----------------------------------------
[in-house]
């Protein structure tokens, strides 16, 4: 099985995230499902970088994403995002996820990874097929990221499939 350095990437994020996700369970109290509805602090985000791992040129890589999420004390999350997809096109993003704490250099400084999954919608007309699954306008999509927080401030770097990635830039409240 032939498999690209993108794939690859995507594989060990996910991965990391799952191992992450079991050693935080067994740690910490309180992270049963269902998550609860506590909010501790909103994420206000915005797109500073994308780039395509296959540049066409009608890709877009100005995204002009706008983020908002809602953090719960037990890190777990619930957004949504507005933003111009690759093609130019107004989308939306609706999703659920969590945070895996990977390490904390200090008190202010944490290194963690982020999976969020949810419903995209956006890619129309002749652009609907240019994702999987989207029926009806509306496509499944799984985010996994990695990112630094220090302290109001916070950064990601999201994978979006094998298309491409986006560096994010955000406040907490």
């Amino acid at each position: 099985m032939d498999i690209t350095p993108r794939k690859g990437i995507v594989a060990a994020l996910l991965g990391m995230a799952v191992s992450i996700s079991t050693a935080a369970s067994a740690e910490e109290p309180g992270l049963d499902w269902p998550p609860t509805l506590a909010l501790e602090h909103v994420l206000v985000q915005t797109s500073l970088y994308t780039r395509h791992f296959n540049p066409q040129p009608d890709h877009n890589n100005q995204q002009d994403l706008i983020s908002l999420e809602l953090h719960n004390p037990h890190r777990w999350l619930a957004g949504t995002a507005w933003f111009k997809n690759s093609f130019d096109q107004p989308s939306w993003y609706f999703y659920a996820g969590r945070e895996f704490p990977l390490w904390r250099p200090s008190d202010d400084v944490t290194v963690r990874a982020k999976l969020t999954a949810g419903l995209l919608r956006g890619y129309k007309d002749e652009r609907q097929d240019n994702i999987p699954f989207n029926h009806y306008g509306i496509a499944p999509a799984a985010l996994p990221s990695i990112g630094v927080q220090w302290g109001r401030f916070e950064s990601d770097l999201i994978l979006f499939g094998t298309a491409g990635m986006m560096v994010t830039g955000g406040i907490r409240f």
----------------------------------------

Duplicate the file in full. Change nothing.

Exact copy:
[in-house]
């Protein structure tokens, strides 16, 4: 099985995230499902970088994403995002996820990874097929990221499939 350095990437994020996700369970109290509805602090985000791992040129890589999420004390999350997809096109993003704490250099400084999954919608007309699954306008999509927080401030770097990635830039409240 032939498999690209993108794939690859995507594989060990996910991965990391799952191992992450079991050693935080067994740690910490309180992270049963269902998550609860506590909010501790909103994420206000915005797109500073994308780039395509296959540049066409009608890709877009100005995204002009706008983020908002809602953090719960037990890190777990619930957004949504507005933003111009690759093609130019107004989308939306609706999703659920969590945070895996990977390490904390200090008190202010944490290194963690982020999976969020949810419903995209956006890619129309002749652009609907240019994702999987989207029926009806509306496509499944799984985010996994990695990112630094220090302290109001916070950064990601999201994978979006094998298309491409986006560096994010955000406040907490």
């Amino acid at each position: 099985m032939d498999i690209t350095p993108r794939k690859g990437i995507v594989a060990a994020l996910l991965g990391m995230a799952v191992s992450i996700s079991t050693a935080a369970s067994a740690e910490e109290p309180g992270l049963d499902w269902p998550p609860t509805l506590a909010l501790e602090h909103v994420l206000v985000q915005t797109s500073l970088y994308t780039r395509h791992f296959n540049p066409q040129p009608d890709h877009n890589n100005q995204q002009d994403l706008i983020s908002l999420e809602l953090h719960n004390p037990h890190r777990w999350l619930a957004g949504t995002a507005w933003f111009k997809n690759s093609f130019d096109q107004p989308s939306w993003y609706f999703y659920a996820g969590r945070e895996f704490p990977l390490w904390r250099p200090s008190d202010d400084v944490t290194v963690r990874a982020k999976l969020t999954a949810g419903l995209l919608r956006g890619y129309k007309d002749e652009r609907q097929d240019n994702i999987p699954f989207n029926h009806y306008g509306i496509a499944p999509a799984a985010l996994p990221s990695i990112g630094v927080q220090w302290g109001r401030f916070e950064s990601d770097l999201i994978l979006f499939g094998t298309a491409g990635m986006m560096v994010t830039g955000g406040i907490r409240f």